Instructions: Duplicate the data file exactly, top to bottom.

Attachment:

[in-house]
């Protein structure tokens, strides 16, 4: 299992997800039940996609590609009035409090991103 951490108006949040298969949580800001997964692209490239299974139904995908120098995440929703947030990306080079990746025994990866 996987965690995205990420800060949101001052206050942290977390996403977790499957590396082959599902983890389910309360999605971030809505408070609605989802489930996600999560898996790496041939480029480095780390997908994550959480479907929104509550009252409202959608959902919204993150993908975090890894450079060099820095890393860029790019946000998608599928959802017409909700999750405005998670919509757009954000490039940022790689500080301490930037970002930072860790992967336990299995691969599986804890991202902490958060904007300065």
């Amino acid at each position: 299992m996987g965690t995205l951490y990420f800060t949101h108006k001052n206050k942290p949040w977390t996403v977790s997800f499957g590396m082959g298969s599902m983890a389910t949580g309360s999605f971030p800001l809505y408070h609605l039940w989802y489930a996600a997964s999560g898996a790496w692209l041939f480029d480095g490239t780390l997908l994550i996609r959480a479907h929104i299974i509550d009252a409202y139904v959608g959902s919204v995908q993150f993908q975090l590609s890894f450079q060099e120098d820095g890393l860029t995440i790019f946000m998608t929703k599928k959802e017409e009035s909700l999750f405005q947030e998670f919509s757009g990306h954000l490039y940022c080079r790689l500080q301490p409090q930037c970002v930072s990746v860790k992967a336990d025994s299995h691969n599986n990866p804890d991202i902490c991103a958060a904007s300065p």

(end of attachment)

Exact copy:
[in-house]
């Protein structure tokens, strides 16, 4: 299992997800039940996609590609009035409090991103 951490108006949040298969949580800001997964692209490239299974139904995908120098995440929703947030990306080079990746025994990866 996987965690995205990420800060949101001052206050942290977390996403977790499957590396082959599902983890389910309360999605971030809505408070609605989802489930996600999560898996790496041939480029480095780390997908994550959480479907929104509550009252409202959608959902919204993150993908975090890894450079060099820095890393860029790019946000998608599928959802017409909700999750405005998670919509757009954000490039940022790689500080301490930037970002930072860790992967336990299995691969599986804890991202902490958060904007300065």
């Amino acid at each position: 299992m996987g965690t995205l951490y990420f800060t949101h108006k001052n206050k942290p949040w977390t996403v977790s997800f499957g590396m082959g298969s599902m983890a389910t949580g309360s999605f971030p800001l809505y408070h609605l039940w989802y489930a996600a997964s999560g898996a790496w692209l041939f480029d480095g490239t780390l997908l994550i996609r959480a479907h929104i299974i509550d009252a409202y139904v959608g959902s919204v995908q993150f993908q975090l590609s890894f450079q060099e120098d820095g890393l860029t995440i790019f946000m998608t929703k599928k959802e017409e009035s909700l999750f405005q947030e998670f919509s757009g990306h954000l490039y940022c080079r790689l500080q301490p409090q930037c970002v930072s990746v860790k992967a336990d025994s299995h691969n599986n990866p804890d991202i902490c991103a958060a904007s300065p």